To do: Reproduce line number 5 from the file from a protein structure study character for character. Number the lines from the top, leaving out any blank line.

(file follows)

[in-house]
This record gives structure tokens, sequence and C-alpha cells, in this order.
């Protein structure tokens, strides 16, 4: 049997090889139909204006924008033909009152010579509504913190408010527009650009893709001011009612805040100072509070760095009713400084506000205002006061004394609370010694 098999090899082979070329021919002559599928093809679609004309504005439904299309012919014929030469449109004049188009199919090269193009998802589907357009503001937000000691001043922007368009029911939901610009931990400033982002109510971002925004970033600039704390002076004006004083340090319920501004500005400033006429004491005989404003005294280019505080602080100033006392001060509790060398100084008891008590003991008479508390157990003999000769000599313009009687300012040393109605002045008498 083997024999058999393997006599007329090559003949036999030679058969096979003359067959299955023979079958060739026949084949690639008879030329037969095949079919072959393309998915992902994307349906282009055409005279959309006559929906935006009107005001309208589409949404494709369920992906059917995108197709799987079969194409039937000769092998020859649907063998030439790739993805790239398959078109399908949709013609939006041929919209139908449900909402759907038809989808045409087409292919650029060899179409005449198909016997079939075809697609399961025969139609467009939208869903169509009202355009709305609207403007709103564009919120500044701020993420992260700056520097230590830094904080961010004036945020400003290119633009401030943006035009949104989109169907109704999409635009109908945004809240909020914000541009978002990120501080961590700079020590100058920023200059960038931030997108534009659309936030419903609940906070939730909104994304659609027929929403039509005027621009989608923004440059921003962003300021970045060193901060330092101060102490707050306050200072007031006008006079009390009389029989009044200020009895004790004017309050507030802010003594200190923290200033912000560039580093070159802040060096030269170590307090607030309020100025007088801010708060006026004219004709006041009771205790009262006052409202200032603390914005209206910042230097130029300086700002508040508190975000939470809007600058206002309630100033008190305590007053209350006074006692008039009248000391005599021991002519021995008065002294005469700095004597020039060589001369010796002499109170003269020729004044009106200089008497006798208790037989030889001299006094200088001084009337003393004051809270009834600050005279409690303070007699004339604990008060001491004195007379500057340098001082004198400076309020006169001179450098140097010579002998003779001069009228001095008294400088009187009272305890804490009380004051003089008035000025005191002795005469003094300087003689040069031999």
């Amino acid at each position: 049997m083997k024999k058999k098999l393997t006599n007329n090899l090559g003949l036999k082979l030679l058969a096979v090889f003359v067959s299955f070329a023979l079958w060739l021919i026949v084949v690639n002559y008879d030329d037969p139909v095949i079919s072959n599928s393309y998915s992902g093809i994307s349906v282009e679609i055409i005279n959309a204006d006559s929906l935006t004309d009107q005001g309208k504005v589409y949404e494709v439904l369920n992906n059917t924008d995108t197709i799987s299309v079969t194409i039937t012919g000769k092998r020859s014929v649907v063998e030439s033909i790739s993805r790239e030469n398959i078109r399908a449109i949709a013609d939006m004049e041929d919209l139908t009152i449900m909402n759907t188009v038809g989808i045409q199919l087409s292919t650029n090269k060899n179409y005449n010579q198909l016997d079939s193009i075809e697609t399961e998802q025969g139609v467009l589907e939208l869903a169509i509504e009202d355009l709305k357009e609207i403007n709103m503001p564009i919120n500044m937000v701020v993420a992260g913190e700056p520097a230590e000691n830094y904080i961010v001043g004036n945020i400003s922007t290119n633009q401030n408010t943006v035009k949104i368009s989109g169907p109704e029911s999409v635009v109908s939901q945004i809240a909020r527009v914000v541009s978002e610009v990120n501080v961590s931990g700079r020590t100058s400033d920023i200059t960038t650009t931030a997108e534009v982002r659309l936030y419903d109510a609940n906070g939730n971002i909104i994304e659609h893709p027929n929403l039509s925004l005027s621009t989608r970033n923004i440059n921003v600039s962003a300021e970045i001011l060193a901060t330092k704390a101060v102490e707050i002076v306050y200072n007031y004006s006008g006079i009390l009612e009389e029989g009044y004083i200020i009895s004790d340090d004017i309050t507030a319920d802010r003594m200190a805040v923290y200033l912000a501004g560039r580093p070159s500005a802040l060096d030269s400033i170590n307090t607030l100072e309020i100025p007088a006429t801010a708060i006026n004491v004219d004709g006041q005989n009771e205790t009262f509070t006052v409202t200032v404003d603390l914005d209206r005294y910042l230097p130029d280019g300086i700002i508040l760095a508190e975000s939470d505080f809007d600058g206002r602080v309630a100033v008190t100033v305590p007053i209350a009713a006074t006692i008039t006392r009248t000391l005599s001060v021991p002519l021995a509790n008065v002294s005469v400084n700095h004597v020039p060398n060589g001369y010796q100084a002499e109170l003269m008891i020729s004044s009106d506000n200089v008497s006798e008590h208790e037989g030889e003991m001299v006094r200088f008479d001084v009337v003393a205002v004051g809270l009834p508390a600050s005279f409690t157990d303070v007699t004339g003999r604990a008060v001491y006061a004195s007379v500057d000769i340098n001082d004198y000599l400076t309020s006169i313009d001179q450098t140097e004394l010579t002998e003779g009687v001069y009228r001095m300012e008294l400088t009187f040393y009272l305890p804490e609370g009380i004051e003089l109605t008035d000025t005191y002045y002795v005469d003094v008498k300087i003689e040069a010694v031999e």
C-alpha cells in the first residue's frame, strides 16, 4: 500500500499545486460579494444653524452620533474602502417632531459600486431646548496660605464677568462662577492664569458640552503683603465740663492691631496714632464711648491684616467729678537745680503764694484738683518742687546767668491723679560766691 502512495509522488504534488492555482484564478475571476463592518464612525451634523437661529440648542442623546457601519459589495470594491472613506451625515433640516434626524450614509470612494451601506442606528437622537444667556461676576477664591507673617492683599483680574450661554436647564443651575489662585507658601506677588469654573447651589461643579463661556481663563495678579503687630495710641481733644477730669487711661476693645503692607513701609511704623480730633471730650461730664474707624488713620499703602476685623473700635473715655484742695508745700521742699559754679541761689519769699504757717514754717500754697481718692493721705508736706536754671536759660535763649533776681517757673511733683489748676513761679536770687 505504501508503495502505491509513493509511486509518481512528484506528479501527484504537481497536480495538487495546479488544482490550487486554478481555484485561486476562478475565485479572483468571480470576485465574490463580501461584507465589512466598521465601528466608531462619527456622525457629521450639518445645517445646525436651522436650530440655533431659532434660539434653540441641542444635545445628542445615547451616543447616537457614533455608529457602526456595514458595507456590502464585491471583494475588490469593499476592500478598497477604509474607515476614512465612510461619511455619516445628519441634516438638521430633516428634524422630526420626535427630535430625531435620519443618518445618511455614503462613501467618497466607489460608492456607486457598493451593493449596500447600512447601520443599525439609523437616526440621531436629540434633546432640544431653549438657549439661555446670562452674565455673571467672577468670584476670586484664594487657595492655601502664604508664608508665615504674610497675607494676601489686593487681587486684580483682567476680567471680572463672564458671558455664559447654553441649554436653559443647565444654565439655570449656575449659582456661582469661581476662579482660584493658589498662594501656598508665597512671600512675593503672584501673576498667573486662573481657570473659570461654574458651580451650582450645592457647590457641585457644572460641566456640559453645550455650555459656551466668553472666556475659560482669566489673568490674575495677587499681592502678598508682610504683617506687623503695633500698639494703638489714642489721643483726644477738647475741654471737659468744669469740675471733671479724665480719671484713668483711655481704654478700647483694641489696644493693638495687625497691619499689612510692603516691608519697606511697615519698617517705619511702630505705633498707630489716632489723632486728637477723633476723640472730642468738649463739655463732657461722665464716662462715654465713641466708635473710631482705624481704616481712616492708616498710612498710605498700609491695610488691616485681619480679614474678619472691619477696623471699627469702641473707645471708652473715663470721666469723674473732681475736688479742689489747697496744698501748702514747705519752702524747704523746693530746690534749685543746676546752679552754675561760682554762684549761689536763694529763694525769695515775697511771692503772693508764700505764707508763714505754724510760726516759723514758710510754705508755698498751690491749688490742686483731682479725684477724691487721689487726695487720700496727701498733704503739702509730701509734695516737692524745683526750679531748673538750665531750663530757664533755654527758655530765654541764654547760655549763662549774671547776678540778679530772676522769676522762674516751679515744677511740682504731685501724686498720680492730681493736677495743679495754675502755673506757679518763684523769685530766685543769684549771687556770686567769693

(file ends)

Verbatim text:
C-alpha cells in the first residue's frame, strides 16, 4: 500500500499545486460579494444653524452620533474602502417632531459600486431646548496660605464677568462662577492664569458640552503683603465740663492691631496714632464711648491684616467729678537745680503764694484738683518742687546767668491723679560766691 502512495509522488504534488492555482484564478475571476463592518464612525451634523437661529440648542442623546457601519459589495470594491472613506451625515433640516434626524450614509470612494451601506442606528437622537444667556461676576477664591507673617492683599483680574450661554436647564443651575489662585507658601506677588469654573447651589461643579463661556481663563495678579503687630495710641481733644477730669487711661476693645503692607513701609511704623480730633471730650461730664474707624488713620499703602476685623473700635473715655484742695508745700521742699559754679541761689519769699504757717514754717500754697481718692493721705508736706536754671536759660535763649533776681517757673511733683489748676513761679536770687 505504501508503495502505491509513493509511486509518481512528484506528479501527484504537481497536480495538487495546479488544482490550487486554478481555484485561486476562478475565485479572483468571480470576485465574490463580501461584507465589512466598521465601528466608531462619527456622525457629521450639518445645517445646525436651522436650530440655533431659532434660539434653540441641542444635545445628542445615547451616543447616537457614533455608529457602526456595514458595507456590502464585491471583494475588490469593499476592500478598497477604509474607515476614512465612510461619511455619516445628519441634516438638521430633516428634524422630526420626535427630535430625531435620519443618518445618511455614503462613501467618497466607489460608492456607486457598493451593493449596500447600512447601520443599525439609523437616526440621531436629540434633546432640544431653549438657549439661555446670562452674565455673571467672577468670584476670586484664594487657595492655601502664604508664608508665615504674610497675607494676601489686593487681587486684580483682567476680567471680572463672564458671558455664559447654553441649554436653559443647565444654565439655570449656575449659582456661582469661581476662579482660584493658589498662594501656598508665597512671600512675593503672584501673576498667573486662573481657570473659570461654574458651580451650582450645592457647590457641585457644572460641566456640559453645550455650555459656551466668553472666556475659560482669566489673568490674575495677587499681592502678598508682610504683617506687623503695633500698639494703638489714642489721643483726644477738647475741654471737659468744669469740675471733671479724665480719671484713668483711655481704654478700647483694641489696644493693638495687625497691619499689612510692603516691608519697606511697615519698617517705619511702630505705633498707630489716632489723632486728637477723633476723640472730642468738649463739655463732657461722665464716662462715654465713641466708635473710631482705624481704616481712616492708616498710612498710605498700609491695610488691616485681619480679614474678619472691619477696623471699627469702641473707645471708652473715663470721666469723674473732681475736688479742689489747697496744698501748702514747705519752702524747704523746693530746690534749685543746676546752679552754675561760682554762684549761689536763694529763694525769695515775697511771692503772693508764700505764707508763714505754724510760726516759723514758710510754705508755698498751690491749688490742686483731682479725684477724691487721689487726695487720700496727701498733704503739702509730701509734695516737692524745683526750679531748673538750665531750663530757664533755654527758655530765654541764654547760655549763662549774671547776678540778679530772676522769676522762674516751679515744677511740682504731685501724686498720680492730681493736677495743679495754675502755673506757679518763684523769685530766685543769684549771687556770686567769693